On a recent business trip to Tokyo, the McNulty Performance team were struck by unique aspects of Japanese culture and business that we can all learn from.
Here, Enda McNulty recounts some of their experiences, some of the principles he learned and how we can all try and introduce some of the Japanese mindset into our own personal and business lives.
1. Customer Service Excellence
“During our trip to Tokyo we were dumbfounded by the efforts of individuals continually striving for customer service excellence. This was by far one of our key learnings as the amazing service did not cease for the duration of our trip.
The hotel we stayed in was a prime example of this. Whether it was receptionists, who would race over asking what we needed when they thought we looked lost or needed guidance, or those responsible for the laundry, they always wore a beaming smile.
Then there was the attention to detail. Buying a gift for my fiancée was an experience in itself. The lady wrapped the gift so meticulously, as though it was a Christmas present for her own mother. Attention to detail and customer service were married together as she tied a bow on the gift and came out from behind the counter to give me the bag (in two hands), supporting a warm smile throughout.
Throughout the various journeys made in our time in Japan, there was a clear focus placed on the customer at every point of their journey. The trains and buses were silent, spotless and ran like clockwork. The conductors were dressed immaculately and each one bowed when you entered the carriage.
Each taxi we took the driver made us feel like it was an honour to have us in their cab. The pride they take in their work was obvious by the spotless cabs and despite the cars being almost thirty years old, they were in impeccable condition. Like other locals we had encountered, the taxi men were always courteous, friendly and good humoured. They exhibited patience despite not speaking English and laughed, joked and smiled.
Everywhere you looked there was attention to detail. The shops are meticulously laid out and each thing has its place and is in place. In one of the restaurants we could see that the knives and forks were stacked as if there was only a square mm to spare the way they were all lined up exactly.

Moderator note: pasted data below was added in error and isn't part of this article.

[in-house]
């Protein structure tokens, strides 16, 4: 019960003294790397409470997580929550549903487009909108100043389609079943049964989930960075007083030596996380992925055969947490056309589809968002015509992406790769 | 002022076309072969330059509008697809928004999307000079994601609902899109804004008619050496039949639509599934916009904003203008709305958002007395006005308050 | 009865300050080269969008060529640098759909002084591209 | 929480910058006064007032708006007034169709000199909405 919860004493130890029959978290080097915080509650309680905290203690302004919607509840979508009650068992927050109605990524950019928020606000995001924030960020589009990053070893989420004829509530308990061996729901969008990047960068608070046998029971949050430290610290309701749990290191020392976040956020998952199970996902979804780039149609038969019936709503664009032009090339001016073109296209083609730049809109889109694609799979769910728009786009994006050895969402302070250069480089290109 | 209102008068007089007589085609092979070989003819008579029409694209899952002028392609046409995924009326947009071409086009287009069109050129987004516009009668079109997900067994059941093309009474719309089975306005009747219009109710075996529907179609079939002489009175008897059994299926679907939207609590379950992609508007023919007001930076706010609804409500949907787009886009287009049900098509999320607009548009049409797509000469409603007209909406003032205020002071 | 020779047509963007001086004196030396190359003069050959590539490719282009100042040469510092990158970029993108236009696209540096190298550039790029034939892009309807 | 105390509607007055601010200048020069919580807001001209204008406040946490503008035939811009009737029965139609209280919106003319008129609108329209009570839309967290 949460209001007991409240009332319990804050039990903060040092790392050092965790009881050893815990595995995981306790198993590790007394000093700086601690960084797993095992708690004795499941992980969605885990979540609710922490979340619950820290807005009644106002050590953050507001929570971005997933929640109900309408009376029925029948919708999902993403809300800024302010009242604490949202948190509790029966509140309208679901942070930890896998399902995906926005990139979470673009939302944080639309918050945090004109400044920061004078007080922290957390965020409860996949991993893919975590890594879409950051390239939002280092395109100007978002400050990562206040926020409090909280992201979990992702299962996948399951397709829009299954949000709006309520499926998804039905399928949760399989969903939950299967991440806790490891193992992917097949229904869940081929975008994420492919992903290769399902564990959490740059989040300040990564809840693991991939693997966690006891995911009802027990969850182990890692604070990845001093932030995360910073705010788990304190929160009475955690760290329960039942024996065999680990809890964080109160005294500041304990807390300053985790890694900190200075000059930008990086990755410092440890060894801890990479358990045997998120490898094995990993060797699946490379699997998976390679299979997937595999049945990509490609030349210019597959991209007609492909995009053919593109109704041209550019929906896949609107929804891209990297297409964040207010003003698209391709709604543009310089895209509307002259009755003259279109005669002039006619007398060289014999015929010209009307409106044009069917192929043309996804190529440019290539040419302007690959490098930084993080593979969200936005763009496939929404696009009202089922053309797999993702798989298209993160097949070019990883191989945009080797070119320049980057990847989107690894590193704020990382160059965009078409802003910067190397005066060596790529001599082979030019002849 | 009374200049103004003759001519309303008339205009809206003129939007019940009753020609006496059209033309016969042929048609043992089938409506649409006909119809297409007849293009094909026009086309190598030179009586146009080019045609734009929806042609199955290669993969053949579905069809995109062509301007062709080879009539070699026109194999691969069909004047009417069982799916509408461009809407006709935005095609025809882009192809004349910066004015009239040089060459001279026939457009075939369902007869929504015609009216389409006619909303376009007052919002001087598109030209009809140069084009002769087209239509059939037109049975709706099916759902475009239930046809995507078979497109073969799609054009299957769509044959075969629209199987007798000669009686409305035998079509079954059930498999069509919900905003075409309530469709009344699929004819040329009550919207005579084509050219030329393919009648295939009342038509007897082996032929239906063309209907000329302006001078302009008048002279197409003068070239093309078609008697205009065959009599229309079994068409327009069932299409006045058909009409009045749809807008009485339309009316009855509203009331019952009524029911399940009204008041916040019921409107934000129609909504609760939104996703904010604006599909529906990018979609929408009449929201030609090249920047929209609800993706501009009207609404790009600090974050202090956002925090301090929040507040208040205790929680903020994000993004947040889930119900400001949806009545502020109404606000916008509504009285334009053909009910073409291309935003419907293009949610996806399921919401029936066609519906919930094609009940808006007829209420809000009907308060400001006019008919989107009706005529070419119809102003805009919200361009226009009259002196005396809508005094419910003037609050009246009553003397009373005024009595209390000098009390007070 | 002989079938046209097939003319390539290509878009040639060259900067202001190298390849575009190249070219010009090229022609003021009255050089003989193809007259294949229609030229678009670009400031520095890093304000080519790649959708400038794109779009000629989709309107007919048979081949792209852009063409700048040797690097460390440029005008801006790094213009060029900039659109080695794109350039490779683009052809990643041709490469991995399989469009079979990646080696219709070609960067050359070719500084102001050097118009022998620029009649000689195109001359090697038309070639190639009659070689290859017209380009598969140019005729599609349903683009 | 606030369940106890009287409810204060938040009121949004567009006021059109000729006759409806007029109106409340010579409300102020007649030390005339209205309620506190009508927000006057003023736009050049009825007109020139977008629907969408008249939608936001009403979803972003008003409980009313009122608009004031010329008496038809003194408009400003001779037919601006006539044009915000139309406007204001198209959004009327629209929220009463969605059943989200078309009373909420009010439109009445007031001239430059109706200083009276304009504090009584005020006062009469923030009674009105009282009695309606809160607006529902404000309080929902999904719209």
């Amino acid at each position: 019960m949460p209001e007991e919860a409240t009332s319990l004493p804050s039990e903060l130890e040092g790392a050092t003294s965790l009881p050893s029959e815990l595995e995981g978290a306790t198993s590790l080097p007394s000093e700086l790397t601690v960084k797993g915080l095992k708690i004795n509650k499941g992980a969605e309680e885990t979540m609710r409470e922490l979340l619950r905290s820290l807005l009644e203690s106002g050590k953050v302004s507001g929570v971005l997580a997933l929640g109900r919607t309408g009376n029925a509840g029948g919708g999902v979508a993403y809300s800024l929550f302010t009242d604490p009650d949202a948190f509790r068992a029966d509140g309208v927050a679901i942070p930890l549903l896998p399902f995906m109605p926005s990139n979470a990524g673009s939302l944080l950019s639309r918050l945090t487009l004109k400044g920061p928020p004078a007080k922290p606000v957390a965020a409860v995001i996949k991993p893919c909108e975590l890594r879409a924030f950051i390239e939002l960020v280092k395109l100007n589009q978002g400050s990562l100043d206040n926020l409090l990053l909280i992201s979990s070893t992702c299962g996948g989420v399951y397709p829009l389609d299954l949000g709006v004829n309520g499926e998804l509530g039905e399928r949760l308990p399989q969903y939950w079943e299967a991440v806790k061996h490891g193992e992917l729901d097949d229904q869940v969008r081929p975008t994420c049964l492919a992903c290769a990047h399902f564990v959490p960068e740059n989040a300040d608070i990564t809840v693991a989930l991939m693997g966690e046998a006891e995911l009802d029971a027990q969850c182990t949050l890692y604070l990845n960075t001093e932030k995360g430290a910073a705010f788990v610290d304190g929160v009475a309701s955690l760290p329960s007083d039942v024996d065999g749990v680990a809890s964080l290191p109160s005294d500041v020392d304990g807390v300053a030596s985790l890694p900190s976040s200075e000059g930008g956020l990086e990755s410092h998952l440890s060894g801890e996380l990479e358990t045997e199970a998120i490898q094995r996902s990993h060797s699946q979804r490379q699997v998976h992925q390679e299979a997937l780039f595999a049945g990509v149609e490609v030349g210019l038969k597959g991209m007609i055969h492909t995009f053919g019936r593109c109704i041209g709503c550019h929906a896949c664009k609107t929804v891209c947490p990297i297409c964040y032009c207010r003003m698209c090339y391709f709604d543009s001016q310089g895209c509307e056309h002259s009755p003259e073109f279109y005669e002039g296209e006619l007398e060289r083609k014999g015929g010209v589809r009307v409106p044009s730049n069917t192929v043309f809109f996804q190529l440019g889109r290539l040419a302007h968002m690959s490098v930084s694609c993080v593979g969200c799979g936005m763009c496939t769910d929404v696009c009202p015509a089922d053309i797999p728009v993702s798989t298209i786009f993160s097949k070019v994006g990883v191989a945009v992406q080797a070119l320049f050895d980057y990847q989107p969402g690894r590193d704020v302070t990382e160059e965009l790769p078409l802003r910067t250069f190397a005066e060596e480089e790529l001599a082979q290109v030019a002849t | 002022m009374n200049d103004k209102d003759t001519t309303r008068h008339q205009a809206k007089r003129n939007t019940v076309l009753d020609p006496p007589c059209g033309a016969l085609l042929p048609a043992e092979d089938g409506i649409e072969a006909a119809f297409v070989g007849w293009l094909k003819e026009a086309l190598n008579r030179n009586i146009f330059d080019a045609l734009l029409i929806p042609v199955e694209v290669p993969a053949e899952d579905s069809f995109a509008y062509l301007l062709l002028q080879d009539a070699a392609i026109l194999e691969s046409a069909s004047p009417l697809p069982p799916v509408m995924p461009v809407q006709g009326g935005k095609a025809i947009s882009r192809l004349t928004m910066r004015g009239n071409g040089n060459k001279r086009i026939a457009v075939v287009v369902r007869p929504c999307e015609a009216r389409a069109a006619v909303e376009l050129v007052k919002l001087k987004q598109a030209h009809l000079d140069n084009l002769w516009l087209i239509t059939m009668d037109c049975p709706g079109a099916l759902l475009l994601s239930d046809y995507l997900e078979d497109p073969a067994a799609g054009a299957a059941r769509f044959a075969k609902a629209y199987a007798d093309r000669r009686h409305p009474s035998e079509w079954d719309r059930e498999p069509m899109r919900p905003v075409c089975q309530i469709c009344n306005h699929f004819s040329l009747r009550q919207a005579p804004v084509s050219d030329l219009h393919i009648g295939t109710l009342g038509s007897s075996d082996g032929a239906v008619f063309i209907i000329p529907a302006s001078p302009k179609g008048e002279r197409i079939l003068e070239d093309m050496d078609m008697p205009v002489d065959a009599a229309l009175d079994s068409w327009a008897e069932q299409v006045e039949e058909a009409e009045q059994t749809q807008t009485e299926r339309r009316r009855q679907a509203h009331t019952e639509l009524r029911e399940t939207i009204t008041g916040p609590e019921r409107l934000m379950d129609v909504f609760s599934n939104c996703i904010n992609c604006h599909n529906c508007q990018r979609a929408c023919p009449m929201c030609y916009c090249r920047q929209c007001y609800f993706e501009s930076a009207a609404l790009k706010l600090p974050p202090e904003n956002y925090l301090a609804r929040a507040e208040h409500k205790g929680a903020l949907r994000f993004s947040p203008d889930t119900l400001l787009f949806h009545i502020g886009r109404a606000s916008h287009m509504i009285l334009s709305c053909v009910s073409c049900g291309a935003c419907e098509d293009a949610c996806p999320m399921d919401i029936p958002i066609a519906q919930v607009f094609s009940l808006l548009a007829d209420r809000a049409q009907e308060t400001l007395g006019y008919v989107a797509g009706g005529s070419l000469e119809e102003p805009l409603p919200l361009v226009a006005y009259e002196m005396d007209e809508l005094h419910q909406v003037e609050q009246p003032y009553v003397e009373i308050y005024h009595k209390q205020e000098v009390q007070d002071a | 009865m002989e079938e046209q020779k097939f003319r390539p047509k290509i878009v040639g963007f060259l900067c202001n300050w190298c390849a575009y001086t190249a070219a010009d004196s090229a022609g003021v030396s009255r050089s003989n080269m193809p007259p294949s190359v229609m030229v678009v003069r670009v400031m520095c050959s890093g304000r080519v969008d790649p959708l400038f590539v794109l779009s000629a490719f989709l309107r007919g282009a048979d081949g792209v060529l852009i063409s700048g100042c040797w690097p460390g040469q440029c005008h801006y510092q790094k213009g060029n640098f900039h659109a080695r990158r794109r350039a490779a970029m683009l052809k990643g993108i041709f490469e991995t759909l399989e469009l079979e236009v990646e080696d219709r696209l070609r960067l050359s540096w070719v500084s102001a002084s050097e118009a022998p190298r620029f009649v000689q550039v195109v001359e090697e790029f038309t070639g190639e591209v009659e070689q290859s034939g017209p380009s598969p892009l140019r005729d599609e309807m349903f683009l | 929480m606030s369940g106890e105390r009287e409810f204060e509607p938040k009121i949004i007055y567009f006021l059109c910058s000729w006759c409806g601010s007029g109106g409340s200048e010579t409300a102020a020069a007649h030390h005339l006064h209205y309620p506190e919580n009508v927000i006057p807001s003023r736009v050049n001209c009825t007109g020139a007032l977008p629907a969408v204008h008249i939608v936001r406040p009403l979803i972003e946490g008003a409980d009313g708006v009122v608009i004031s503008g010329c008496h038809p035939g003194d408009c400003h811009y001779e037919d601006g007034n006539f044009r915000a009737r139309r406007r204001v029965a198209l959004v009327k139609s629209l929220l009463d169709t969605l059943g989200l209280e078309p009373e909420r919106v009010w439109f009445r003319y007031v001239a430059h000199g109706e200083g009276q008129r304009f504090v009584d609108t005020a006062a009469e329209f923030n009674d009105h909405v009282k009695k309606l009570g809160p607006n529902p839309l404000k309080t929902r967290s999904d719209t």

While as we walked through the historic Japanese gardens there was a little old lady who was down on her hands and knees tidying up the pebbles on the path. She was literally hand-picking each pebble individually to take away from the shrubs. She was meticulous.
2. Mindful Eating
During our entire trip in Japan, we could count on one hand those we had seen who were overweight. There was a wide array of fresh fruit, veg and fish options to eat everywhere we went and the people we met and saw were lean, had immaculate skin, strong posture and strong and healthy hair.
The McDonalds franchises seem to be less in number than other international cities and their stores are smaller with clearly less footfall in them. Interestingly, when I visited a butcher’s shop, I noticed that the portions of meat were much smaller than in Ireland – probably half the size in fact and without a trace of fat on them.
Less is more perhaps? And of course, eating with chopsticks as the locals do means you have to eat slower and be more mindful with every morsel in your mouth.
The food options available to us was something else. At breakfast, there were no carbohydrates, no croissants, bread or sweet treats. Instead we were welcomed with the freshest fruit and vegetables and fish (all in very small portions). The main feature of the breakfast however, was a seventy-eight-year-old chef who prepared the omelettes each morning. Shadowed by three apprentices, he was meticulous with his work.
Once again, he had a friendly, loving smile and was both humble and helpful. It was unanimous across the team that the omelettes he prepared were by far the nicest we have ever had. His consistency was certainly something to be admired as he did this five mornings a week and each morning they looked and tasted as good as the last.
3. Holistic Fitness
I then spent some time in a karate class watching a karate master of thirty years teaching experience. The culture of discipline he instilled in the children was clear from the time anyone walked in. Everyone had to take off their shoes and then each child waited patiently for instruction from the master.
A young German karate enthusiast who was spending a year learning his craft with the master said that the big difference between the German kids and the Japanese kids was not that Japanese kids are more talented, ‘The Japanese kids are more disciplined. They turn up seven days a week whereas the German kids might go turn up once or twice a week instead.’
On one of our final days in Tokyo, I was lucky enough to be able to play table tennis with a 68-year-old librarian who could have passed for 48. He was also playing with an 82-year-old and 78-year-old woman and they were all agile, had very sharp mental reactions, loved playing and yet were still very, very competitive.
They were coaching each other throughout (or was it sledging?!) and they had a little timer they used to time the games; they would then rotate and play a different player. Needless to say, I didn’t come out on top in the games I played against them!
The Japanese appear to be very happy. They laugh a lot. They smile a lot. They have a lot of fun with each other. They seem to be very connected with the present moment. There is so much we can learn from them in business and life.”
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